The extreme poverty was of course what brought Mother Teresa to Calcutta and we visited the house where she established her charity, and lived for 50 years. Her story is an amazing one, having grown up in Skopje and moved to Calcutta to help the poorest people in the world.  Her missions are now found throughout the world, inclining Sweden and Scotland, and her work is continued by many followers. The hardship she put herself through is very clear when you see her small bedroom with a simple wooden bed and writing desk, located directly above the hot kitchen of the convent and with no air conditioning.  Mother Teresa is also buried in the house and her grave is a shrine for pilgrims - a large group of Indian school children were there the day we visited.

Mother Teresa's grave, surrounded by Indian school children on a field visit

On our last day we went down to the river Hooghly, hoping to catch a breeze on one of the many ferries trafficking the river. We took a few different ferries up the river between the different "ghats", enjoying the cooler air and the sights.  It gives you a different perspective of the city to get away from the crowded streets and alleyways.

The Hooghly river is full of ferries...

...and this is the one we got

In the 40 degree heat, these guys had the right idea

At the ghat - the communist party may not be in power anymore, but we sure saw its flag a lot

Grant with the Howrah Bridge in the background, one of the third busiest bridges in the world - 100 000 vehicles and 150 000 pedestrians cross it daily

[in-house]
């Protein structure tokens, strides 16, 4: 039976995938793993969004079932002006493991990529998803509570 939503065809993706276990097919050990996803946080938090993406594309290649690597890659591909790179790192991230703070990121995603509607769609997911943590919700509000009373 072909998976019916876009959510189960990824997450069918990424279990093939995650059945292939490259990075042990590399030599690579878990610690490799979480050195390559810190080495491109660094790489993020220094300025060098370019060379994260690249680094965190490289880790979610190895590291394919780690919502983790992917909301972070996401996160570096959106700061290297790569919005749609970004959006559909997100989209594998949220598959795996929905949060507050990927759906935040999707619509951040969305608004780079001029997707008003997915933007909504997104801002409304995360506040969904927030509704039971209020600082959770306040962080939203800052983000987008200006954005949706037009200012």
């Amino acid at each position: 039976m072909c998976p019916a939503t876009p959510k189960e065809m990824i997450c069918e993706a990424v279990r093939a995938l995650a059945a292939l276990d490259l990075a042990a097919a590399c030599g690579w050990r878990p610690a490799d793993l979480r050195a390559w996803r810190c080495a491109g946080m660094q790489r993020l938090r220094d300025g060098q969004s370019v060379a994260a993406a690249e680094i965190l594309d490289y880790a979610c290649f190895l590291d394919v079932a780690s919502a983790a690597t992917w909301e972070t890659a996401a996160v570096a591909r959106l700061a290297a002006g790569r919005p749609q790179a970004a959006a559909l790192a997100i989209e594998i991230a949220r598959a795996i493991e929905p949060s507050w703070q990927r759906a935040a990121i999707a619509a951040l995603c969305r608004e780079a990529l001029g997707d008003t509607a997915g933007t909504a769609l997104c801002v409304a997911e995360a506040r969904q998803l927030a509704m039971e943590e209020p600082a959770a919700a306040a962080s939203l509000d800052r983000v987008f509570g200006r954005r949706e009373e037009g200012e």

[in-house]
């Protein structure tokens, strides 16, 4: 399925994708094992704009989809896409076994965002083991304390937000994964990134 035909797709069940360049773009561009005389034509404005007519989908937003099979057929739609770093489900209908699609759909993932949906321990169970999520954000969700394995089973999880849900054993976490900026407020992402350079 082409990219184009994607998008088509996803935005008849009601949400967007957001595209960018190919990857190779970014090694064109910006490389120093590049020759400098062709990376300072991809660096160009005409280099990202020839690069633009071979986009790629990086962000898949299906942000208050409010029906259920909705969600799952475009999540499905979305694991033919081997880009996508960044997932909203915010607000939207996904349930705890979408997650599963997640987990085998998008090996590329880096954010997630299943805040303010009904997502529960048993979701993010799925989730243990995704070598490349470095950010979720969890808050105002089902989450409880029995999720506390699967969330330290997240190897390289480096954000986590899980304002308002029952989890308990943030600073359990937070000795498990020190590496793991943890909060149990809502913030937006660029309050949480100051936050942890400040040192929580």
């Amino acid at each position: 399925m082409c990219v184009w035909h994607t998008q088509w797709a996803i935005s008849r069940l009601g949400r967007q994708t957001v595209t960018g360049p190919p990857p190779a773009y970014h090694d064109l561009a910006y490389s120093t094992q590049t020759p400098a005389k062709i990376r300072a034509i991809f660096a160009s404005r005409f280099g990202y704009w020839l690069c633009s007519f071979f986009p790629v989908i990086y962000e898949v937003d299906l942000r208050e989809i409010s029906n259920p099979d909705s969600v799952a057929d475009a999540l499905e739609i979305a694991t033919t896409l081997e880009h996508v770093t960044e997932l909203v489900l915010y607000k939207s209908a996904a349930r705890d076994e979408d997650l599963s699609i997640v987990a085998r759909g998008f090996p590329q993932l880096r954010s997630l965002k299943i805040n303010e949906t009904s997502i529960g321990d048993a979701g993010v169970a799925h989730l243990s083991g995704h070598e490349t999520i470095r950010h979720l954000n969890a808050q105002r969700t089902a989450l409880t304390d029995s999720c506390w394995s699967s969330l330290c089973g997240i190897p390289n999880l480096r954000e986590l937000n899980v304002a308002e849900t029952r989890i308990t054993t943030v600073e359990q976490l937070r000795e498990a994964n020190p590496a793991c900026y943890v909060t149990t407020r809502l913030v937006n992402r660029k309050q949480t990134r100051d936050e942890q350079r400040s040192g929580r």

We took the ferry to the Bagbazar Ghat and decided to go for a stroll there. Not sure if it's something many tourists do as we got lots of stares. Being close to the river and one of Calcutta's train station it was buzzing with all sorts of trade activity - we were busy trying to get it all in (and avoiding getting hit by cars and rickshaws).

It wouldn't be India without the holy cows

In the area between Bagbazar Ghat and Howrah Bridge

Our post on Calcutta would not be complete without mentioning the food, which is completely awesome. Bengal is known for its cuisine and it certainly did not disappoint. We ate brilliant curries and other local delicacies each day, and especially enjoyed the Bengali sweets at the famous K.C. Das restaurant with brilliant old-school service. Don't visit Calcutta for the beautiful buildings or the peace and tranquility, but do visit for some of the best food you can find anywhere!

Lunch in Calcutta one day

Scenes from KC Das sweets emporium - fantastic Bengali desserts with great old school Indian service

Posted by Grantandhelena 05:16 Archived in India Comments (6)

It's a long way to Calcutta

Hong Kong to Calcutta via Shanghai and Kunming

overcast 25 °C
View Grant and Helena's world tour on Grantandhelena's travel map.